Although some parents may disagree, soccer is not a babysitting service. Supporting your child means a whole lot more than simply signing up and dropping your kid off for soccer. If your other responsibilities preclude you from participating in the team or club, it is your responsibility to become an active, All Star parent.
Born an overachiever?
Then here are Eleven Sure Fire tips that will elevate your All Star status into your rightful place in the Soccer Parent’s Hall of Fame:
1. Pay your fees and expenses on time every time. The coach has enough to worry about and shouldn’t have to front your fees or chase you around for money.
2. Be on time, every time. Yes, we’re all busy but disrespecting the team’s time is a cardinal sin. Picking up your child fifteen minutes late means that the coach has to sit and wait after already coming early and conducting the session. Not fair.
3. Support your child. Let the coaches instruct your child – even if you may disagree in the moment. If something goes wrong, don’t blame the coach, the school or other players or parents. They may make a mistake, or your child may be involved in a problem, but it really does help to have friendly and supportive parents. Listen, don’t blame.
4. Support the coaches. Always be helpful and supportive of the coaches because they will need your help. If you disagree with the coaches, make time to coach next season. Support them this season. And, don’t be one of the gossipers on the sidelines. This is cause for automatic expulsion from consideration to the Soccer HOF.
5. Be a great sport by supporting and cheering for both teams. Sometimes parents can’t make it, so learn every player’s name on your team and cheer for them. Since this isn’t the World Cup, you can also cheer for the other team when their players do amazing things. In soccer, we call this “good form.” A great lesson taught by showing instead of telling.
6. You are not the coach. Remember the mantra: Players, play; coaches, coach; referees, ref; and parents, cheer. If you want to be coach, sign up next year, but this season, please be kind and respectful from the sidelines. PS – Cheering does not include yelling instructions from the sidelines. Cheering includes, “Good job” “Nice pass” and “Good hustle.” Advanced soccer cheering includes “Great vision” “That’s an excellently flighted ball” and “Wow, what a perfectly weighted pass!”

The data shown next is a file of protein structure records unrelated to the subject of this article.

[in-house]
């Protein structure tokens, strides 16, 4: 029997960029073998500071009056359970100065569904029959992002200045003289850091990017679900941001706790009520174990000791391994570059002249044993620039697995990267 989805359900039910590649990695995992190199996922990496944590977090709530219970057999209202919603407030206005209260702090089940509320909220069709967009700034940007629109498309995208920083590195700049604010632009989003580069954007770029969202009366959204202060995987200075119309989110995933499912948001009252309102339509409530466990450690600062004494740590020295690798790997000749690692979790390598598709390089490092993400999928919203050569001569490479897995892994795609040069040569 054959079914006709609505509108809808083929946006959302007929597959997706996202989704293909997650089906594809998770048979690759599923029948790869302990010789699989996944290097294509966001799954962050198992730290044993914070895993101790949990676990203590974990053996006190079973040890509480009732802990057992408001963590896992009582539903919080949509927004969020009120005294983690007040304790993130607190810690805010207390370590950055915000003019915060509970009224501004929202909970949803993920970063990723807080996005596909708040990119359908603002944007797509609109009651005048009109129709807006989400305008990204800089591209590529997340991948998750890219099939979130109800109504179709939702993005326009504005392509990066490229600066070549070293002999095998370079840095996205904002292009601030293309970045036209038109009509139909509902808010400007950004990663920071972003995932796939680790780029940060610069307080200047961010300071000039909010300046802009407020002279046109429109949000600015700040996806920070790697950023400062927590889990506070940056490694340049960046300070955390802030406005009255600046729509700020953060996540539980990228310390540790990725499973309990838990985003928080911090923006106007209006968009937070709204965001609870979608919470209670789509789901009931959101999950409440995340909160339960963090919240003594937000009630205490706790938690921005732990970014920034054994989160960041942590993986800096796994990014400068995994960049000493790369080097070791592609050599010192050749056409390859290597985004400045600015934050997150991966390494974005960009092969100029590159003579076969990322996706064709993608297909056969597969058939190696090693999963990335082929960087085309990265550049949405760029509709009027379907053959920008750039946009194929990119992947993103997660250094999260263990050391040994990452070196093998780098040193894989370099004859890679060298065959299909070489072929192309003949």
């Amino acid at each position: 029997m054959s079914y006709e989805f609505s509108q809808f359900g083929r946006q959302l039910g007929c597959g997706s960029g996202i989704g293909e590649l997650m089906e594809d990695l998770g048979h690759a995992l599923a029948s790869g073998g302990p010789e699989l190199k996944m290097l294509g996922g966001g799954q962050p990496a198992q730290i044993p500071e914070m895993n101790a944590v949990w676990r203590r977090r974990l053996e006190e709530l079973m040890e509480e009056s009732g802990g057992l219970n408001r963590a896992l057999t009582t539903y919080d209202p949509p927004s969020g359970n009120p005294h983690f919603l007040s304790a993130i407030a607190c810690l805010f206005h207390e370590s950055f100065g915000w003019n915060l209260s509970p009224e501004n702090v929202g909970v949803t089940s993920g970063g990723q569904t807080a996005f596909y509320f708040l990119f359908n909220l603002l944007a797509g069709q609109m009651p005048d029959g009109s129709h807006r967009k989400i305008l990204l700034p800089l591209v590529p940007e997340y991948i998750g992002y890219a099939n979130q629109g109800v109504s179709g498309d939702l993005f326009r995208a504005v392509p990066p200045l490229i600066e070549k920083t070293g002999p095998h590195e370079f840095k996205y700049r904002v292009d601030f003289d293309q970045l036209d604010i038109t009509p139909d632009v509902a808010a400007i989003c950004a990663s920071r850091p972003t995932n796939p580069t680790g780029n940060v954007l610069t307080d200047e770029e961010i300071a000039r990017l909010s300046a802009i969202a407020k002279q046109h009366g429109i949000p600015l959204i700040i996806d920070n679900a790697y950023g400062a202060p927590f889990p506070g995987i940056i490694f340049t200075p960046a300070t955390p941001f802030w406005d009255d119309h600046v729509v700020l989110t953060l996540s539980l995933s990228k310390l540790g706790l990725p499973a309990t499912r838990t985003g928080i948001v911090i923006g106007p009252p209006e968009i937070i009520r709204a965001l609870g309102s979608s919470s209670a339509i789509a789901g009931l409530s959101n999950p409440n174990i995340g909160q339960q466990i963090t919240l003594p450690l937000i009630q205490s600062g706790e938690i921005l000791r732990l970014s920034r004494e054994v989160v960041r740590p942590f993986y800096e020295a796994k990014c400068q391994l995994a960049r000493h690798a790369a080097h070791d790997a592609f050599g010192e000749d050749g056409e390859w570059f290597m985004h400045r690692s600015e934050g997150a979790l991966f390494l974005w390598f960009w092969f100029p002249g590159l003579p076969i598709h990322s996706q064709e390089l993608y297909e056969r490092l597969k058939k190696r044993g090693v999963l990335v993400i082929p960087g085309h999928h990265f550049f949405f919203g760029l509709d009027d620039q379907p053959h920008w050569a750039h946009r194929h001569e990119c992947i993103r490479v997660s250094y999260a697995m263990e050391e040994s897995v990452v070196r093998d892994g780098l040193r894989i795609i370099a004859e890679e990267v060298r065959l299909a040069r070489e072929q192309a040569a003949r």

7. Learn about the game. Flip on ESPN or FoxSports and catch a game. An educated fan will get much more enjoyment out of the game. Besides, you’ll sound like you actually know what you’re doing instead of moronically yelling the following phrases repeatedly, “Kick it!” and “Run!” Love the energy, but we just need to channel it in the right way.
8. Be available – just be around when your child needs support, preferably with a vehicle for transporting other team members around whose parents won’t be making the Hall of Fame.
9. Make sure your child has the right equipment. You wouldn’t send your son or daughter to baseball or softball practice without a glove. Make sure your child has a ball.
10. Go outside and practice with your child in a fun, low-pressure environment. Remember, you bought the ball for a reason. Too tired? There’s no better antidote for tired than the glow on your child’s face when they finally “get it” and pull off the move they’ve been practicing.
11. Win, Lose or Draw, there are only two things that need to be said after a match: “I’m proud of you” and “Did you have fun today?” All the rest of it doesn’t matter.